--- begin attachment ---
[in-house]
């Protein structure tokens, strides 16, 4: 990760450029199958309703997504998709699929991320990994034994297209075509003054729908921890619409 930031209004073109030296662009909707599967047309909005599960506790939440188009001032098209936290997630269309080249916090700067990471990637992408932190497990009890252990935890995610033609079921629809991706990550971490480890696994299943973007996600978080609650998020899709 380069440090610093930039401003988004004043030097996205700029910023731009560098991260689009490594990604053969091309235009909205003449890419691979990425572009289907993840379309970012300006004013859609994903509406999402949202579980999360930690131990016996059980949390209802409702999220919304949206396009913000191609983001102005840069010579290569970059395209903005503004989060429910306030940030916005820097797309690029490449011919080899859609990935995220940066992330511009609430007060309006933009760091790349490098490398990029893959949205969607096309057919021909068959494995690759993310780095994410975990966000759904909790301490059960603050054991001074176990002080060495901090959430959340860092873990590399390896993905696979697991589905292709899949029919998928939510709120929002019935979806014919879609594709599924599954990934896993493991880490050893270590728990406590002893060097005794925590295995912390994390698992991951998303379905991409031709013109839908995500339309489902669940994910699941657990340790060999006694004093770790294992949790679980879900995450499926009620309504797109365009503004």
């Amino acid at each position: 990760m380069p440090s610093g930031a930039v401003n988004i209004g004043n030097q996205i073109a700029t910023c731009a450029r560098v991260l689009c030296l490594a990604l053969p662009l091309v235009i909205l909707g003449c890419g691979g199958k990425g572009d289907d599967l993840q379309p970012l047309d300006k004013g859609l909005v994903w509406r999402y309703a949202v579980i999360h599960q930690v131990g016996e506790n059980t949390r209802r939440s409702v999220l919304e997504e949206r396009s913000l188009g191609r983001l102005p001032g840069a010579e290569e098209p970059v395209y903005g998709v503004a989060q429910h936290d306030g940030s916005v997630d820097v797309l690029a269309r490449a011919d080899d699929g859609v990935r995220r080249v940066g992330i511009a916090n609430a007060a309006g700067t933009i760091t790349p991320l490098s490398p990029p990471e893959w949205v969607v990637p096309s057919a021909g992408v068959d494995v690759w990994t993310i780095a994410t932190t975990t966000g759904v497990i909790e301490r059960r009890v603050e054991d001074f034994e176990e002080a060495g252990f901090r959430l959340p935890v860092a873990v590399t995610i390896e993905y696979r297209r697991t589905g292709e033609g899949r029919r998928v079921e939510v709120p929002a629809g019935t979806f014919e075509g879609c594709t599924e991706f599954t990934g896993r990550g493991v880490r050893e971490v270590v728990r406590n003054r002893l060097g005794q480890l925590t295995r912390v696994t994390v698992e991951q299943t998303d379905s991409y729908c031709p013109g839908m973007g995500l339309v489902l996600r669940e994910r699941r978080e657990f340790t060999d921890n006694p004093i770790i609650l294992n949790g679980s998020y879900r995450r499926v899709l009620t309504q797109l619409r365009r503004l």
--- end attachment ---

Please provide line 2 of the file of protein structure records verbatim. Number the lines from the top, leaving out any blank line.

């Protein structure tokens, strides 16, 4: 990760450029199958309703997504998709699929991320990994034994297209075509003054729908921890619409 930031209004073109030296662009909707599967047309909005599960506790939440188009001032098209936290997630269309080249916090700067990471990637992408932190497990009890252990935890995610033609079921629809991706990550971490480890696994299943973007996600978080609650998020899709 380069440090610093930039401003988004004043030097996205700029910023731009560098991260689009490594990604053969091309235009909205003449890419691979990425572009289907993840379309970012300006004013859609994903509406999402949202579980999360930690131990016996059980949390209802409702999220919304949206396009913000191609983001102005840069010579290569970059395209903005503004989060429910306030940030916005820097797309690029490449011919080899859609990935995220940066992330511009609430007060309006933009760091790349490098490398990029893959949205969607096309057919021909068959494995690759993310780095994410975990966000759904909790301490059960603050054991001074176990002080060495901090959430959340860092873990590399390896993905696979697991589905292709899949029919998928939510709120929002019935979806014919879609594709599924599954990934896993493991880490050893270590728990406590002893060097005794925590295995912390994390698992991951998303379905991409031709013109839908995500339309489902669940994910699941657990340790060999006694004093770790294992949790679980879900995450499926009620309504797109365009503004």